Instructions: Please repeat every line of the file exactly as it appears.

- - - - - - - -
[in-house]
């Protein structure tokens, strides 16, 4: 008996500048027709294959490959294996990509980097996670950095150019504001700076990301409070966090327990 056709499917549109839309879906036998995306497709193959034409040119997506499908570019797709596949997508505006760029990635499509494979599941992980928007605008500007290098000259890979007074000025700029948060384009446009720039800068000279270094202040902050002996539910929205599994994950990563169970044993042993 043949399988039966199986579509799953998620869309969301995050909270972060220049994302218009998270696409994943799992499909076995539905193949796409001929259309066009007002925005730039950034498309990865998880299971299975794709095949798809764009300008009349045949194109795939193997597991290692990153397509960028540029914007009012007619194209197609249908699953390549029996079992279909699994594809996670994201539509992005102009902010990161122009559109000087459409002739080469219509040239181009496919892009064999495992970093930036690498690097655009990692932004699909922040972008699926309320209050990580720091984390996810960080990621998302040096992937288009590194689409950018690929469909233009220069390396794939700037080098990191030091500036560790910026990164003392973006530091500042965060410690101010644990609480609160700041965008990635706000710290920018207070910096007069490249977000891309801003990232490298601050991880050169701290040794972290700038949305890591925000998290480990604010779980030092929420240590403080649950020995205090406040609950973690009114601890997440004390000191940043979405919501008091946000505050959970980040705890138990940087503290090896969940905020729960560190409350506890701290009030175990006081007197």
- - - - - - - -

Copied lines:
[in-house]
């Protein structure tokens, strides 16, 4: 008996500048027709294959490959294996990509980097996670950095150019504001700076990301409070966090327990 056709499917549109839309879906036998995306497709193959034409040119997506499908570019797709596949997508505006760029990635499509494979599941992980928007605008500007290098000259890979007074000025700029948060384009446009720039800068000279270094202040902050002996539910929205599994994950990563169970044993042993 043949399988039966199986579509799953998620869309969301995050909270972060220049994302218009998270696409994943799992499909076995539905193949796409001929259309066009007002925005730039950034498309990865998880299971299975794709095949798809764009300008009349045949194109795939193997597991290692990153397509960028540029914007009012007619194209197609249908699953390549029996079992279909699994594809996670994201539509992005102009902010990161122009559109000087459409002739080469219509040239181009496919892009064999495992970093930036690498690097655009990692932004699909922040972008699926309320209050990580720091984390996810960080990621998302040096992937288009590194689409950018690929469909233009220069390396794939700037080098990191030091500036560790910026990164003392973006530091500042965060410690101010644990609480609160700041965008990635706000710290920018207070910096007069490249977000891309801003990232490298601050991880050169701290040794972290700038949305890591925000998290480990604010779980030092929420240590403080649950020995205090406040609950973690009114601890997440004390000191940043979405919501008091946000505050959970980040705890138990940087503290090896969940905020729960560190409350506890701290009030175990006081007197």